Home Blog How do I Know if My Record Cartridge is MM or MC?

How do I Know if My Record Cartridge is MM or MC?

The best way to determine the type of cartridge installed on your turntable or phonograph is by looking at the stylus itself. MM cartridges have a relatively sharp diamond stylus tip, which measures approximately 0,001 of an inch wide. MC cartridges have a longer and narrower diamond stylus tip, measuring 0,001-0,004 inches wide.

You can quickly determine your cartridge’s ‘moving magnet’ or ‘moving coil’ status by reading the text printed on the front of the cartridge. For example, you can find the following round sticker on your cartridge: MM = Moving Magnet or MC = Moving Coil (MM-MC).

Related article – how long do turntable cartridges last

What is an MM record cartridge?

MM record cartridge is an alternative to the traditional phono cartridge, and it can be installed on existing turntables by replacing the original tonearm. Each MM cartridge includes a tiny diamond stylus that touches the grooves of a vinyl record and its metal cantilever, which transmits vibrations to the pre-amplifier. MM cartridges use electromagnetic induction to generate a signal from the movement of the stylus.

What is the difference between MM and MC cartridges?

mm cartridge

These days, cartridges for turntables are mostly moving magnet designs. In other words, they have a built-in preamp – no need to buy one separately. But there are still some audiophiles who swear by moving coil designs because they say they sound better. Moreover, they don’t care that a moving coil cartridge requires a step-up device, which adds to the cost of buying one. So let’s consider fundamental differences between MM and moving coil cartridges.

Moving magnet technology is the most popular because it’s reliable and straightforward. High output moving magnet cartridges use generator geometry to produce a voltage signal through electromagnetic induction. The cartridge contains a tiny magnet attached to the end of a cantilever suspended by metal wires. The magnetic field created by permanent magnets attracts and repels the magnet on the cartridge generating a similar current in the coil of wire located in a fixed position under it. A preamp with an equalizer then amplifies that signal electronically before sending it along to the amplifier and finally the speakers.

Moving Coil technology is a lot different. Because there are no permanent magnets in a moving coil cartridge. It generates its magnetic field using electricity from the phono preamp to make a magnet with coils around it move within another fixed position magnet. This signal has to be amplified by an external amplifier making it more expensive to run, and it’s also more complicated to install due to the need for a step-up device. This extra complication has meant moving coil cartridges have never been as popular as moving magnet designs.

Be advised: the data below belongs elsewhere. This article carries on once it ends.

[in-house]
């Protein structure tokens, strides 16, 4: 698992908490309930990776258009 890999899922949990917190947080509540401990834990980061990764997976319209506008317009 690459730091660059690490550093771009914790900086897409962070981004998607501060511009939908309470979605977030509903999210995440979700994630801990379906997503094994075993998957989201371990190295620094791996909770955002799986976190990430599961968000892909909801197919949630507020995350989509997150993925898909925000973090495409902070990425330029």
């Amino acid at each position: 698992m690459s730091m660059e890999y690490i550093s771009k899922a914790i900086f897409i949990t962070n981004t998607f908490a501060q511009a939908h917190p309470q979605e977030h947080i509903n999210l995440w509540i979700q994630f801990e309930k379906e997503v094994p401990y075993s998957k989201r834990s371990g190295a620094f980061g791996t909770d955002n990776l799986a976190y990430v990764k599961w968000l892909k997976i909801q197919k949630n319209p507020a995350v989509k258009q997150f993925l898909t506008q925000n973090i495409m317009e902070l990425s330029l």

Moving coil cartridges undoubtedly produce a better sound than moving magnet ones at a considerably higher cost.
mc cartridge

How to choose a correct record cartridge?

The cartridge is the most critical component in any record player. Ideally, it should not introduce coloration or distortion into the signal passed from its stylus to your amplifier. So choosing the correct cartridge can give you much better sound quality. Here are some tips for choosing the correct cartridge. So pay attention to:

  1. Output voltage: The output voltage of this cartridge should be 5mV at 1kHz, 5cm/sec (this means that an input of 200 millivolts would produce an output of 5 volts). It applies both to moving magnet and moving coil cartridges, but the specification has no bearing on whether or not they have high or low internal impedance.
  2. Internal Impedance: ‘Internal impedance’ is a measurement of the resistance to the flow of an electrical signal. High internal impedance can result in some problems accurately amplifying low-level signals. This problem is generally more likely with moving coil cartridges because their output impedances are much higher than those of moving magnet designs. To get a good sound, you should try to choose a cartridge whose internal impedance is within 10% or 20% of your phono stage’s recommended load impedance.
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